The other day I was in my local BOOKOFF and I ran across a copy of a PSP game called Corpse Party. Actually, the full title per the official site is Corpse Party – Blood Covered… Repeated Fear, which is pretty awkward. But it looked like horror material, and the back of the box made the game appear to be a 2D JRPG-style adventure, which sounds interesting enough (anything but a visual novel). So I put it back on the shelf and wrote it down in my mental list of games to research for the Quest.
Later that day I was talking to Pixel (see previous post) and he brought the game up. Apparently, he told me, Corpse Party is the work of a single developer. It was originally built using RPG Maker for the PC, and the PSP release is a recent console translation. Pixel himself has gone through something similar; his excellent Cave Story game is now available for Wii via WiiWare.
I have a thing for lone developers. Not only are people who are talented enough to put together an entire game from beginning to end totally awesome and amazing, I find that such games are often extremely focused. Some of my favorite PC games came from lone developers: Jordan Mechner and Eric Chahi, known respectively for Prince of Persia and Another World / Out of This World, are totally my heros. Pixel ranks up there too; Cave Story is the best side-scroller I’ve played in years. These games stand out because they do things that other games do not. Prince of Persia had amazing animation, innovative combat, and careful, paced platforming game play. Another World, another animation powerhouse for its time, remains today an example of how traditional game mechanics can be used as visual storytelling. And Cave Story manages to feel like a retro game inall the ways that are good without feeling dated and clumsy, as most retro games actually are. It reminds you of how games used to be without actually throwing away the twenty subsequent years of game design.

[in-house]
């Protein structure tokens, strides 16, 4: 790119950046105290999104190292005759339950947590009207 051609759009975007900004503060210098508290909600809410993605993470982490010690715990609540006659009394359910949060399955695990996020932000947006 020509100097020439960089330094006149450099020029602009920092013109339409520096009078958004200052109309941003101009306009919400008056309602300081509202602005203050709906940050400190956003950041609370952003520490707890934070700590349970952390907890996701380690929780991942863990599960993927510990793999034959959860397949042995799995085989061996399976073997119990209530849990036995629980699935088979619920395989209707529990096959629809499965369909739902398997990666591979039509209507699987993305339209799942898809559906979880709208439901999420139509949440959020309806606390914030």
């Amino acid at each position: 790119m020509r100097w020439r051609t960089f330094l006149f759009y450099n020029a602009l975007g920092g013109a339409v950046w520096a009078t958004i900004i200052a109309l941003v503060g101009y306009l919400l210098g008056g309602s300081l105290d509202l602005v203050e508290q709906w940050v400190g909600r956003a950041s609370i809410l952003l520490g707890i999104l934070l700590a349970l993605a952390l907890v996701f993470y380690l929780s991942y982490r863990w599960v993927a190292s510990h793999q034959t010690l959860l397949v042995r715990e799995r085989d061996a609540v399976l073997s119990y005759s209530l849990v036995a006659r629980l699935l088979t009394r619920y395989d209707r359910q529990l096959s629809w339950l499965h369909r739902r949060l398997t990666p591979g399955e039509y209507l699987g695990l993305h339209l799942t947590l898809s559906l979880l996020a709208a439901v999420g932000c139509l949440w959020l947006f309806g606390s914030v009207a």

I have a sneaking suspicion that these games are as good as they are because they were made by a single person, a single holder of the vision who was also capable of rendering their vision to code, art, level design, and sound. These games are also labors of love; in each of the cases I’ve mentioned, the developers toiled away for years on their projects, spending much longer than a traditional game team would have on the same project. I think spending time on game development is a good thing; it takes a while for games to bake and for the real stars of the experience to become evident. Few teams can afford to spend five years on a side scroller, but Pixel did just that. Most developers don’t have what it takes to work without pay upfront for three years to produce a next generation game for a dying platform, but that’s what Mechner did when he built Prince of Persia. These works are special because the people who created them are crazy awesome, and also because the circumstances of development were special themselves.
I have no idea if Corpse Party is any good. The fact that somebody took an RPG Maker game and turned it into a PSP release means that somebody, somewhere thought that it was really good. The fact that it’s been developed by a single person increases my interest in it ten fold.
If you’re interested in Corpse Party, siliconera has some info about it. I’ll probably pick it up when I return to Japan in a few weeks. Gotta finally buy a PSP first, I guess.